As Guinness said, “Good things come to those who wait” …… and boy have I waited! When the new grips went on in late November, they were accompanied by the 3D printed temporary bar-end mounts. The clock was ticking, I had to get the grown-up adult versions (stainless steel!) made up asap as I’d no idea how long these things would hold up. In early January someone stepped in to do the deed.
Unfortunately, they never appeared no matter how much cajoling and nudging I tried. Finally, after 4 months I was out of time and the Capo had to return from Italy sporting the plastic 3D printed ones. I shouldn’t have worried though, they held up just fine!
So just when I was giving up on ever seeing a set, a mate offered to help, and in the blink of an eye made these beauties! They fit perfectly and the finish is brilliant – what more can I ask for? So a huge ‘Thank you’ goes out to Jason – stand up, take a bow, don’t be shy fella! The eagle-eyed will notice a change from the rendering (and drawing) in that the flats (for socket or spanner) were left off. This was to reduce machining time and also because they only really need to pinch up – I’m not torquing the nuts off an axle here!
Of course, once these were in the pipeline, I told the other guy ……… who then got all stroppy saying the material had been ordered …… this is after 5 months of waiting! Sheesh some folks. 🙄
As I rolled off the bottom of Stokenchurch hill with a clear motorway ahead and a remaining journey time of 15 minutes, it was time for a little post-ride reflection. The dashboard temp gauge dropped another degree and sat at 5C – hardly the 20C at midnight when I’d left Italy 19hrs previously! Never mind, the Oxford heated grips were doing their thing, keeping my podgy fingers nice and toasty in my BKS winter gloves. From the front of the bike, the white beams of the Sealight X2 LED’s turned night into day – from hard shoulder to armco barrier a reassuring spread of light paved the way.
With 550 miles of night-time riding under the belt in the last 24hrs, I can truly say these things are awesome and Euro motorway speeds (130Kmh /80Mph) are a doddle, even on tricky motorways with tunnels that sneak up on you and bends that you just don’t expect on a motorway – all in a day’s (or night’s!) work for these babies!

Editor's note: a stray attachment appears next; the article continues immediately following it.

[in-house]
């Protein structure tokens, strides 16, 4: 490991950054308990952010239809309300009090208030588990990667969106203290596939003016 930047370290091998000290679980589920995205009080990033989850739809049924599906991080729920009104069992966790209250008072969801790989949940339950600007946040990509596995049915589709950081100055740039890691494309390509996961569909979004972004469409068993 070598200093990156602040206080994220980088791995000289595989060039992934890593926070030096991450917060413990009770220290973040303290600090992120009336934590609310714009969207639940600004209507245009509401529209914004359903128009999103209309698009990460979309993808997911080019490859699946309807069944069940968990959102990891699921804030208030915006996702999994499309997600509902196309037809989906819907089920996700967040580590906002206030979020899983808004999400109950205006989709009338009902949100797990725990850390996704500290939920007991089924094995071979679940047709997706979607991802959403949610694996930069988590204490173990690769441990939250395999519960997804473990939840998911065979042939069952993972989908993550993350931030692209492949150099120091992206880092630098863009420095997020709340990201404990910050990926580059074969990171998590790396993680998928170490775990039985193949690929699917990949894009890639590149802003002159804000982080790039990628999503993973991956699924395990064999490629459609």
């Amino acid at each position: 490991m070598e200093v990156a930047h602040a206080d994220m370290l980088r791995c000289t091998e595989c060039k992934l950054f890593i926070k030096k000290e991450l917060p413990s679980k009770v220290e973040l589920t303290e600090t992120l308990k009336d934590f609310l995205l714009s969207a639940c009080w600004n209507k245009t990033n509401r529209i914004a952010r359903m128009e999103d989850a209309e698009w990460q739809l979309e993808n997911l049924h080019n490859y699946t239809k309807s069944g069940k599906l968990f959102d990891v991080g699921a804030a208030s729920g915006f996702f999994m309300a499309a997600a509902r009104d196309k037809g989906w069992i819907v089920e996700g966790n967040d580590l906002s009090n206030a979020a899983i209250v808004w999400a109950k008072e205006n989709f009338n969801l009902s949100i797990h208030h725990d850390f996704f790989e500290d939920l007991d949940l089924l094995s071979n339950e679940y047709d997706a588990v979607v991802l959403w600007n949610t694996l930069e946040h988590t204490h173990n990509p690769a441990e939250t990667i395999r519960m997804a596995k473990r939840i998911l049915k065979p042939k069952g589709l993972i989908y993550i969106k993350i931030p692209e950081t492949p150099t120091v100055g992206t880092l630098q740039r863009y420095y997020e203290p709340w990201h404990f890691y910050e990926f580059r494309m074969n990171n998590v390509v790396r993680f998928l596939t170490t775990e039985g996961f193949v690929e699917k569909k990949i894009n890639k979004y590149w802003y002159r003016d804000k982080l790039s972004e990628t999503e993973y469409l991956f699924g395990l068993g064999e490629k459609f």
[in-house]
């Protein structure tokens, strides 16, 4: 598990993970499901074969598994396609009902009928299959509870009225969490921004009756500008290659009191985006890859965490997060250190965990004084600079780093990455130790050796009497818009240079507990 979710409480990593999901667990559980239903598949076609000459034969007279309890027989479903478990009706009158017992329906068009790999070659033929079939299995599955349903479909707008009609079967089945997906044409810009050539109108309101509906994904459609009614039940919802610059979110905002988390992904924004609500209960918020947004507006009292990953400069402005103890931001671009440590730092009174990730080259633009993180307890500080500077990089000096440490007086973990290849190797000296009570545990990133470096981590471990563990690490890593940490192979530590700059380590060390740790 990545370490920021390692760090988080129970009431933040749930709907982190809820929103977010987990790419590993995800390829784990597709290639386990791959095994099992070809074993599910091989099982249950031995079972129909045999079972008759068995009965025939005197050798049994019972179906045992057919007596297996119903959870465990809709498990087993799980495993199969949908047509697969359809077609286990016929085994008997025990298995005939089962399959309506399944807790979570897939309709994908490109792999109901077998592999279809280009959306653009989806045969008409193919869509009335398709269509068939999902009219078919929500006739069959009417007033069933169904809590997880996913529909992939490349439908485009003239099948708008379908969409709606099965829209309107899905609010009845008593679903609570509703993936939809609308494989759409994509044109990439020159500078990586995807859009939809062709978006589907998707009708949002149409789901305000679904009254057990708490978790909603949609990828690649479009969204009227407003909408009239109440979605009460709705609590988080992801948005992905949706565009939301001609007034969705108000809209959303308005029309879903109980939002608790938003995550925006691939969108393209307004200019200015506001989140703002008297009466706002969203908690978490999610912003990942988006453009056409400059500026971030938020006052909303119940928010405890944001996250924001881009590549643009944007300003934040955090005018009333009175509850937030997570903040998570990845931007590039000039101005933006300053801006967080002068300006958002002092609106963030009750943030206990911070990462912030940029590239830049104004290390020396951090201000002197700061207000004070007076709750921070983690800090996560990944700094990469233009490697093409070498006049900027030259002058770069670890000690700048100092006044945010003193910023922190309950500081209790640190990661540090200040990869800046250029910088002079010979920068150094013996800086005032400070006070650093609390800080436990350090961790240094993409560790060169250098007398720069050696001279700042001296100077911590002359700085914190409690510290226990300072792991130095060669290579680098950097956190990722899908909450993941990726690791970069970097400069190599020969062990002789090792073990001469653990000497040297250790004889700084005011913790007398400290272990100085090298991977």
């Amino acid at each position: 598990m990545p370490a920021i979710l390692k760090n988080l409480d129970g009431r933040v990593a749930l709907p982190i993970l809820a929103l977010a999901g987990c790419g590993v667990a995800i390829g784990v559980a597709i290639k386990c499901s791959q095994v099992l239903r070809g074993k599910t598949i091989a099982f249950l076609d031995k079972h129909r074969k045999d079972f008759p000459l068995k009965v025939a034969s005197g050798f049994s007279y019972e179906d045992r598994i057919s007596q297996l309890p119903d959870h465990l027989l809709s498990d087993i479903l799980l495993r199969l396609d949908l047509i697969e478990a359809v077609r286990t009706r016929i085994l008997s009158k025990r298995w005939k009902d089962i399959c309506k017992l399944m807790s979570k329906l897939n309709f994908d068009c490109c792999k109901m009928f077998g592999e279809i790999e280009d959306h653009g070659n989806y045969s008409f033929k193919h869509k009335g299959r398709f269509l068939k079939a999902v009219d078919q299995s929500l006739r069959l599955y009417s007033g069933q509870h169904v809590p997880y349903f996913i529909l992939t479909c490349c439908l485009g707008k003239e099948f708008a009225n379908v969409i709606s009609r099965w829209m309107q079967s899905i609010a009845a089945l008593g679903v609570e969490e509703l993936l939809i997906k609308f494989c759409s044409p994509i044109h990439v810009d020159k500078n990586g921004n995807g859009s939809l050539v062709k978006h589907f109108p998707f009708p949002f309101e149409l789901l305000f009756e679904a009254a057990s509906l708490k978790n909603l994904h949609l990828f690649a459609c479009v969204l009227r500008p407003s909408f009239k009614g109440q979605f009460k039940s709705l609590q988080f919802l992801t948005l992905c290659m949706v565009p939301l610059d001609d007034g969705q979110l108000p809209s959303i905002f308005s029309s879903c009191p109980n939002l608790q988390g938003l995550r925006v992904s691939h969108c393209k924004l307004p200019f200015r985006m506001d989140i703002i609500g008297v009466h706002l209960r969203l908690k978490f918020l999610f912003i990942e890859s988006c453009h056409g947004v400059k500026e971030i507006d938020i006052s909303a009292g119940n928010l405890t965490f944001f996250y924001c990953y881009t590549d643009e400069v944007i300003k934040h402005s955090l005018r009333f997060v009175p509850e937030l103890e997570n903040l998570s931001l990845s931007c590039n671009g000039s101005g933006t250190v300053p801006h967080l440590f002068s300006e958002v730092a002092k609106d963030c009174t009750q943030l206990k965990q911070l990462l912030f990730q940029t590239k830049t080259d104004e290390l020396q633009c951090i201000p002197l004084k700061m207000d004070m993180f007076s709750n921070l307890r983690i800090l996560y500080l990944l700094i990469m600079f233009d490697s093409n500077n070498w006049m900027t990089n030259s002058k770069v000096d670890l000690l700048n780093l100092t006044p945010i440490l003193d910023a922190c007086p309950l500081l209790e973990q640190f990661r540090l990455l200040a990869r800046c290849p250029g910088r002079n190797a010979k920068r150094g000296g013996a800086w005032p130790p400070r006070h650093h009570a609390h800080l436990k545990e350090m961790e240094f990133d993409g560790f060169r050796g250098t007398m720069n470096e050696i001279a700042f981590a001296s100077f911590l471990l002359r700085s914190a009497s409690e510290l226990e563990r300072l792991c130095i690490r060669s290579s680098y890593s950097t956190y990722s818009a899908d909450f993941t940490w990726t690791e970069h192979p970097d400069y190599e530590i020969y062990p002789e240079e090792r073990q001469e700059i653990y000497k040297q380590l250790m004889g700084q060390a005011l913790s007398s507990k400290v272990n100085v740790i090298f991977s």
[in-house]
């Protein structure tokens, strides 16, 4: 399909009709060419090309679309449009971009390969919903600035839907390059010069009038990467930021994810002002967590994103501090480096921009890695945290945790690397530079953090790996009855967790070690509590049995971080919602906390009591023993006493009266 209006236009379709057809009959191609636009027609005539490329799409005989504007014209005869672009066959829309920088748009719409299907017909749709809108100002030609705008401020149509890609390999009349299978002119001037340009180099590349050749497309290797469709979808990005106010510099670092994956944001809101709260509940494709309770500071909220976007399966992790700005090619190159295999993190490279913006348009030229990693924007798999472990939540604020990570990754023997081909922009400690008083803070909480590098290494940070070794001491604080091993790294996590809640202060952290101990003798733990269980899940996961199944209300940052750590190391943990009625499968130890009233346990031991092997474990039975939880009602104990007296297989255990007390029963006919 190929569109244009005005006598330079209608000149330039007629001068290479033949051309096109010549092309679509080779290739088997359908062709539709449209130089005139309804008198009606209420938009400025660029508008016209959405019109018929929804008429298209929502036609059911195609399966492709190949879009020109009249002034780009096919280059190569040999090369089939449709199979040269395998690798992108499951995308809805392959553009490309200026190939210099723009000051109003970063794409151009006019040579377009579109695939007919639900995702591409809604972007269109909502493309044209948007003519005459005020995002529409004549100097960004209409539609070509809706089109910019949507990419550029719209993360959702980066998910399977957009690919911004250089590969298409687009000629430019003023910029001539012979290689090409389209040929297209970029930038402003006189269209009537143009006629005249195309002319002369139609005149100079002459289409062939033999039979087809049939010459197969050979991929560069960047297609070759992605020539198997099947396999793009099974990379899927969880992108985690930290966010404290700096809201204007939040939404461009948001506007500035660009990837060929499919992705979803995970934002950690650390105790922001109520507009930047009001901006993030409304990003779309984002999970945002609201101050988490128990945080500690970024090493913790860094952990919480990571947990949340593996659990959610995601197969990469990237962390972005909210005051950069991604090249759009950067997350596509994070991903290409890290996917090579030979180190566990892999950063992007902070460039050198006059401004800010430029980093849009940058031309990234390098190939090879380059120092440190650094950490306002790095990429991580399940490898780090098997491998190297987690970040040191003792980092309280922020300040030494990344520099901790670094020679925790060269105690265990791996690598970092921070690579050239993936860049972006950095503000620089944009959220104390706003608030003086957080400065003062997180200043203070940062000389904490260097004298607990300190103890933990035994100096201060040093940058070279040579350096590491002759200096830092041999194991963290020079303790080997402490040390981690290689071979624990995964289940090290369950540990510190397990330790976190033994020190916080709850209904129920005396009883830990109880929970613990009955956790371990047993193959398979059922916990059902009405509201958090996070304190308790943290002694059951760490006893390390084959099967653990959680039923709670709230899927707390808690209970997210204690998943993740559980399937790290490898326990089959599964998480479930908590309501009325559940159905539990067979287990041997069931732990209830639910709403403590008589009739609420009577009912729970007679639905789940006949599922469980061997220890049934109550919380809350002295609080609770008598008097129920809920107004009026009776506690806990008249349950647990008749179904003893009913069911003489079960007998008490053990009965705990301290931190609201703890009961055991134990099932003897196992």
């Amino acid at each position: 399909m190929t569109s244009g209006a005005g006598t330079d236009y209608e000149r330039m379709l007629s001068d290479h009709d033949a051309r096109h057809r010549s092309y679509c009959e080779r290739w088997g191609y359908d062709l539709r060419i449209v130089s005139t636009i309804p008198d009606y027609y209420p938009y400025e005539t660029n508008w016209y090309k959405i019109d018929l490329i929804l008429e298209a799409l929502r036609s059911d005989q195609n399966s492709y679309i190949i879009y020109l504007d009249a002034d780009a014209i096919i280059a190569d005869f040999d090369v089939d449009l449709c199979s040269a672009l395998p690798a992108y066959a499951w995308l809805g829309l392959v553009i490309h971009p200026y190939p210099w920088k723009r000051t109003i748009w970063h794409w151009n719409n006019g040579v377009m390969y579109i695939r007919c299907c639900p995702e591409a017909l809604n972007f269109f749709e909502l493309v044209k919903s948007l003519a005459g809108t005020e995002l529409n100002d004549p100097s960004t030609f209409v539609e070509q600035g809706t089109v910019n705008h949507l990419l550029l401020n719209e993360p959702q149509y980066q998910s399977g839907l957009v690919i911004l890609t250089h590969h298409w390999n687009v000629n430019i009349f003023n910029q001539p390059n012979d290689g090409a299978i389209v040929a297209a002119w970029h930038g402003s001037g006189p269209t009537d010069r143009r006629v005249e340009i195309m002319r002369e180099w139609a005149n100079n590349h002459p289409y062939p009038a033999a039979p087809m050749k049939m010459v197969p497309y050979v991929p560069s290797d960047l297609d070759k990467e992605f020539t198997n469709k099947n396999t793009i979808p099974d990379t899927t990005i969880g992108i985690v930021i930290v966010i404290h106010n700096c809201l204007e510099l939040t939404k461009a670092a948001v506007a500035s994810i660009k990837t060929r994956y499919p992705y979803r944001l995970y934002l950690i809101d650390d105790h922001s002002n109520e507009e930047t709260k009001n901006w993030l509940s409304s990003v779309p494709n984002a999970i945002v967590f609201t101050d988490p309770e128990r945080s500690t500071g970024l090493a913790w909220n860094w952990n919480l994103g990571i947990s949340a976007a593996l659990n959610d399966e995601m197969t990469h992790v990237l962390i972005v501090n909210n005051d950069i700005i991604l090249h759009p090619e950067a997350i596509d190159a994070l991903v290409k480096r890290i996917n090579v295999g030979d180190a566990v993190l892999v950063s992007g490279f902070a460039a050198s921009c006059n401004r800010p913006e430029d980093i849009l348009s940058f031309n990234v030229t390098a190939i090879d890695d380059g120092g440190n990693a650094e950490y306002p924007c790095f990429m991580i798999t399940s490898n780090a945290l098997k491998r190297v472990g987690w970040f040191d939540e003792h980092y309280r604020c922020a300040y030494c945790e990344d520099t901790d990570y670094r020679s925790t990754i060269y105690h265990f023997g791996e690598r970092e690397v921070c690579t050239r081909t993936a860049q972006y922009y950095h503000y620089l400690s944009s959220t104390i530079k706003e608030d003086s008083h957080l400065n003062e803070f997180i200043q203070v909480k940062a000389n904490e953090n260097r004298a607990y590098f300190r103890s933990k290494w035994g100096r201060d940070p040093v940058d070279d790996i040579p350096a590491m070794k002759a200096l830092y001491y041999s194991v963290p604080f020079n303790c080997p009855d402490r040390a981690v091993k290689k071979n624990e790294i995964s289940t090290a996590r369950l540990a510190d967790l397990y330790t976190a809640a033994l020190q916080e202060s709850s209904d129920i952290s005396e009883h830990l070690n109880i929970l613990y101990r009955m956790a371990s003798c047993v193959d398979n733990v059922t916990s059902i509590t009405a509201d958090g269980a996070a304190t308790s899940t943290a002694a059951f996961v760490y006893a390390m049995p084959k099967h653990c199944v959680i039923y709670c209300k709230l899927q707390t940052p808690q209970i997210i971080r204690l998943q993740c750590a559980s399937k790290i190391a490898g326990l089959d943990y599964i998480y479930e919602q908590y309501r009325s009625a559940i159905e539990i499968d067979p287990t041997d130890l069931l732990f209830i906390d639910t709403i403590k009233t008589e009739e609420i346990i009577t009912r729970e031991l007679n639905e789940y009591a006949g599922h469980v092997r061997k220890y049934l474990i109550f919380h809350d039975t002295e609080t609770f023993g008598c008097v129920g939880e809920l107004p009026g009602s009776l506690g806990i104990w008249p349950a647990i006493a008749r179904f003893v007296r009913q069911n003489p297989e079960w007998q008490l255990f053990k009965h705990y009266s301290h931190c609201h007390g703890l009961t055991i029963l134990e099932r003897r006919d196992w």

As I approached Oxford, I dipped the back brake to cut the cruise control …….. the cruise control …… I haven’t given it a moment’s thought for a long time. It just does what it’s supposed to, no drama, just smooth throttle control over long tedious distances, up hill and down. The sign then of a cracking piece of kit, when it fades to the back of the mind as it quietly gets on with the job. Without it I’d be stuffed, my wrist just cannot do these sort of mileages anymore …. so I doff my cap in appreciation for a fine piece of kit that keeps me crossing continents – cheers MCCruise!
So everything is happy bunnies in the house of Moto-A’s Capo? Not quite unfortunately …. the fuel sender has decided to sulk and the fuel gauge can no longer be relied upon to be anything more than decorative! My guess is the sender itself needs cleaning or replacing as everything else checks out OK. Not a big issue in the scheme of things and a way of remembering how we used to do things – fill-up, reset the trip and ride up to a mileage above which you know you’ll be pushing – and repeat! Happy days ….
So now, 48Hrs on, a new fuel filter (Ducati 42540101), fuel pump (Bosch 0580453427), ‘Zero Leak – Low Profile Ear Clamps’ and Caswells epoxy fuel tank sealer have been ordered to complement the spares on the shelf – large gasket, short section hose (filter to plate), corrugated fuel line (filter to pump) and wiring harness. Hopefully this little lot will keep the fuel tank in tip-top condition for many years to come!